Exam board AQA are no longer offering History of Art as an A-level option due to a lack of experienced examiners able to award marks for the topic.

The specialised subject has been axed this month, as the exam board AQA is describing the subject as too “difficult.” As of recent government exam reforms, new syllabuses will be introduced and redesigned for all subjects.

The decision to remove the subject “has nothing to do with the importance of the History of Art”, assured an AQA spokeswoman.

As only 839 students are enrolled to take the A-level, and 721 the AS-level this year, compared with 43,000 taking A-levels in art and design, AQA announced it was struggling to recruit enough specialist examiners, and would then struggle with setting grade boundaries.

Former Education Secretary Michael Gove announced all A-level and GCSE arts subjects, including music, drama, art and dance are to be made more “rigorous and demanding.” Despite this year’s plans to change the History of Art syllabus – which after consultation received widespread approval – AQA then decided it will not be developed for teaching.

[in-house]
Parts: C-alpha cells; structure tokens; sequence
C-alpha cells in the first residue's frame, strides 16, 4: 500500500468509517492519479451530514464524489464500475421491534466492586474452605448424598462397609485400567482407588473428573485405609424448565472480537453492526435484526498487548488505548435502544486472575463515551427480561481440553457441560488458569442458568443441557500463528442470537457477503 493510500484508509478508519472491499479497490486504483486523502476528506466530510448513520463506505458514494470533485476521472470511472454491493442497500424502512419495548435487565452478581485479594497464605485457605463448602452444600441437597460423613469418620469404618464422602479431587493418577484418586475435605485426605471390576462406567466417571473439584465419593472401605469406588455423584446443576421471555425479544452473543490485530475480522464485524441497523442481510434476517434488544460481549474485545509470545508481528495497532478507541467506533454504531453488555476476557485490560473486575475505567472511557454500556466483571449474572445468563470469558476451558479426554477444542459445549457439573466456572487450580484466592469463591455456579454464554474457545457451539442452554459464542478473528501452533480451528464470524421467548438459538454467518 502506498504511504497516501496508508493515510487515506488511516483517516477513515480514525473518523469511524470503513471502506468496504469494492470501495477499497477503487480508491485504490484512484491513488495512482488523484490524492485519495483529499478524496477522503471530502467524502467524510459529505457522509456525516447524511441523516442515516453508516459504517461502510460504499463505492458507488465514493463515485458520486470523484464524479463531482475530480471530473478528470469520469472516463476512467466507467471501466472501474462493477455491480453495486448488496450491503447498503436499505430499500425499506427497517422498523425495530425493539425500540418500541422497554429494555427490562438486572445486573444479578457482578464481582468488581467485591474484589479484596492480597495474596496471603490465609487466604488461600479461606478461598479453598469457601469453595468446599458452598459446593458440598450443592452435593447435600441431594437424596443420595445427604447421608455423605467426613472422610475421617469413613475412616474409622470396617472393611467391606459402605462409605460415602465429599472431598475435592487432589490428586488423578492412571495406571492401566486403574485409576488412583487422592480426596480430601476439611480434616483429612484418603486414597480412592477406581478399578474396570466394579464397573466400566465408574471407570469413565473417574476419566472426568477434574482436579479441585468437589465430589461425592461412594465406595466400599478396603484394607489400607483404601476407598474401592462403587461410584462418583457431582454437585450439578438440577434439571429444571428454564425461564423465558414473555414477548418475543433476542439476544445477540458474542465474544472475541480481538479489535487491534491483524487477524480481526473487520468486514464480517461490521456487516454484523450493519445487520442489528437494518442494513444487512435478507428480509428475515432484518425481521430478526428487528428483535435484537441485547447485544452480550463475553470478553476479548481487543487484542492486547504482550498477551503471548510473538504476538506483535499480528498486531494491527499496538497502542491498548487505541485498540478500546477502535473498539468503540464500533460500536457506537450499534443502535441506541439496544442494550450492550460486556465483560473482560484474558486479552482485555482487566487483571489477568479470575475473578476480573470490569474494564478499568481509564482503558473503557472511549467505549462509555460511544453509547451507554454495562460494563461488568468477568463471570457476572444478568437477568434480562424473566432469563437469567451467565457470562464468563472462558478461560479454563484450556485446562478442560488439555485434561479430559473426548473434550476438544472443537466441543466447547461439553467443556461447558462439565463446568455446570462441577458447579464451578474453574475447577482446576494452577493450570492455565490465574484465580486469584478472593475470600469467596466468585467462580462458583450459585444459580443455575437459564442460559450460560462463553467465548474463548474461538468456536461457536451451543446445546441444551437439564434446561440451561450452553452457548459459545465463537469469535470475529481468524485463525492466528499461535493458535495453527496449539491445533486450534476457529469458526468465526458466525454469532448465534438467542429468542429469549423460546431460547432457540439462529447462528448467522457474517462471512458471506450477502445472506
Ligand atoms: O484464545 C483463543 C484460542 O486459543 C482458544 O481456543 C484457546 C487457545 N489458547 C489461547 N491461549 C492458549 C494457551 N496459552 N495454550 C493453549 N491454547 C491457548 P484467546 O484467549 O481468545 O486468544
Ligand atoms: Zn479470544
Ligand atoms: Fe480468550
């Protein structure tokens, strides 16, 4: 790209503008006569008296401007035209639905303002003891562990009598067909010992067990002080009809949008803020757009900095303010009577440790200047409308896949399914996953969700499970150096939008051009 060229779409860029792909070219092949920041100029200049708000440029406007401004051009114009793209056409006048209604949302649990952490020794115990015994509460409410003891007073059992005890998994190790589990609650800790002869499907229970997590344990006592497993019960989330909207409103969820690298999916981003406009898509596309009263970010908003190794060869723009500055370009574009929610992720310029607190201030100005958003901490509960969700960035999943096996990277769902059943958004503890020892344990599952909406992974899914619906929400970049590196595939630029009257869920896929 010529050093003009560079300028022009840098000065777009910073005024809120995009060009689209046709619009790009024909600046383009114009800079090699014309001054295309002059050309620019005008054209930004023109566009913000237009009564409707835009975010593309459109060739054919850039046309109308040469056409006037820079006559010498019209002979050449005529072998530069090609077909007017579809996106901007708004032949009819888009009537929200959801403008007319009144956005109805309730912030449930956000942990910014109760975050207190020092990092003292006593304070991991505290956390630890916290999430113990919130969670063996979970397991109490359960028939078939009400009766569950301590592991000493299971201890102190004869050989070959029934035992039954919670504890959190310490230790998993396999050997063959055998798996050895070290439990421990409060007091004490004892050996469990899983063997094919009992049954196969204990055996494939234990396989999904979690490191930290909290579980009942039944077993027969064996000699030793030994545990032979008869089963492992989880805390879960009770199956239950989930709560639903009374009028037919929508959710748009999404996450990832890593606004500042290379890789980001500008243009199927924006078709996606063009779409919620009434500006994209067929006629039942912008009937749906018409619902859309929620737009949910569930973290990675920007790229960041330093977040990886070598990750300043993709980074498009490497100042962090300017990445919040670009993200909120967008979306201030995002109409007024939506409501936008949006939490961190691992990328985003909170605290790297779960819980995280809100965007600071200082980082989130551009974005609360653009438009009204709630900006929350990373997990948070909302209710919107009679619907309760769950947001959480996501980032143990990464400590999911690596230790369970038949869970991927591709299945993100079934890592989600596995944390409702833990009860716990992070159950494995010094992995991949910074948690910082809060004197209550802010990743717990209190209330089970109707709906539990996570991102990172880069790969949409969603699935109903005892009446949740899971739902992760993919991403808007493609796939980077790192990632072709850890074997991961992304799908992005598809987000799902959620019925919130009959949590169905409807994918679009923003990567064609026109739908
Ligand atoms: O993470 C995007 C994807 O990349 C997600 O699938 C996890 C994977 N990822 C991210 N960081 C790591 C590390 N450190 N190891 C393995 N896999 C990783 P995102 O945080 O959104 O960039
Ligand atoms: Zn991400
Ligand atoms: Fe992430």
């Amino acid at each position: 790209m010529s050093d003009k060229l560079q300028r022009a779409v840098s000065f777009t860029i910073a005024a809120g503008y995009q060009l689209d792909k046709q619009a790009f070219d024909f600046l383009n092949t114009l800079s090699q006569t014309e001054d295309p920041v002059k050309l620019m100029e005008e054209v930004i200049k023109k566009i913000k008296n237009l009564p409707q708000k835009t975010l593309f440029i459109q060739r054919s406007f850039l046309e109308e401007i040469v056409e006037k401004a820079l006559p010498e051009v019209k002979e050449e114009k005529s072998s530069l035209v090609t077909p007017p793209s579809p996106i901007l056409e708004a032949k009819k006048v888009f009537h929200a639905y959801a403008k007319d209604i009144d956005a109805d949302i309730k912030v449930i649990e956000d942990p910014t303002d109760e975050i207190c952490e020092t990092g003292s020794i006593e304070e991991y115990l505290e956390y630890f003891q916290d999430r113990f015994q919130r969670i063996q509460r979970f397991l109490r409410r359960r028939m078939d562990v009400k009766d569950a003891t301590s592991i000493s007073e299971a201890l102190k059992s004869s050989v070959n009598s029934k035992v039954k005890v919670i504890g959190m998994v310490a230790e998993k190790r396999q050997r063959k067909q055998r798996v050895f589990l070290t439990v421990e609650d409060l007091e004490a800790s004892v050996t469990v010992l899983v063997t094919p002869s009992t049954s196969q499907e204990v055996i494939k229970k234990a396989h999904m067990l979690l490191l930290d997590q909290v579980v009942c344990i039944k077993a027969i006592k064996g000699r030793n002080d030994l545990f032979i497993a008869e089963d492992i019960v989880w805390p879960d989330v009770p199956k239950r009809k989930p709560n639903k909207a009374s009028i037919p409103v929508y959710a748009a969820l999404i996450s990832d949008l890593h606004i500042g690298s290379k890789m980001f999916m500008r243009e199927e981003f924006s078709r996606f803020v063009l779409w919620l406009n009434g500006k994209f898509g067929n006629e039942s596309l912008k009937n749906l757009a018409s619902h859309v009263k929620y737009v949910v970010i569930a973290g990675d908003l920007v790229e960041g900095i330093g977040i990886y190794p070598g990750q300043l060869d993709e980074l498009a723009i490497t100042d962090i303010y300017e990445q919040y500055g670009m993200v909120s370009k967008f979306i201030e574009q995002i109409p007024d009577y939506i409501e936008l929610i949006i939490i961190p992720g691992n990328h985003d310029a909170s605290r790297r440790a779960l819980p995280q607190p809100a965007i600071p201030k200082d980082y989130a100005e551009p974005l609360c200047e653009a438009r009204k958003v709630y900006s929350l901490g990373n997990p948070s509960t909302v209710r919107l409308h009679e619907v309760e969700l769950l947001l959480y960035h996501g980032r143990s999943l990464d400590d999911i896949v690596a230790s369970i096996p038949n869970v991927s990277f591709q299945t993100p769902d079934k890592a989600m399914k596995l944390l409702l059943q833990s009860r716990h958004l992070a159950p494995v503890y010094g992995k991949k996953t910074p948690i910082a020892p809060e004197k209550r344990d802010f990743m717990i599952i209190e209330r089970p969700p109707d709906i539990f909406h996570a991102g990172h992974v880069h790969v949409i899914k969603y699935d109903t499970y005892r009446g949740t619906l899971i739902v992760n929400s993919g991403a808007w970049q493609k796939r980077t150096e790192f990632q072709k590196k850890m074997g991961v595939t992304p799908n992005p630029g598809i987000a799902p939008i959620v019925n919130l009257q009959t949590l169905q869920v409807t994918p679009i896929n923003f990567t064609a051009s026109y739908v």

Students currently undertaking History of Art for AS-level or A-level exams will not be affected and will be the last group to sit the examinations in 2017 and 2018.

Many are accusing Michael Gove for culling perceived “soft” subjects and ending the access to a popular subject that provides a range of cultures, artefacts and ideas for young people.

Sarah Phillips, head of the subject at Godalming College in Surrey, said she even had to cap numbers due to a high demand of students wanting to take the subject.

Current UEA students studying the History of Art degree are shocked by this news. Candice Baune, second-year student of History of Art at UEA, has called it “appalling” and believes that History of Art is not a so-called soft subject.

She said, “there’s so much more to it like the history, the politics, the economics, the environment and it really gives you a holistic set of skills for life that are so important.”

She also said that cutting the A Level could could “snowball into a huge cultural downfall”.

The Association for Art Historians called the decision a significant loss, which would affect prospective students and limit their future opportunities.

Carlota Dolben, a History of Art and History third-year student at UEA agrees. She said, “It is ridiculous. If the government discards this subject, it is just closing doors in education.”

However, a spokeswoman for exams regulator Ofqual emphasised that AQA’s decision not to continue the development of the subject does not necessarily mean the end of the subject at A-level.

AQA also ensures that this new development “won’t stop students going on to do a degree in it” as the subject at A-level is not a requirement when applying to universities.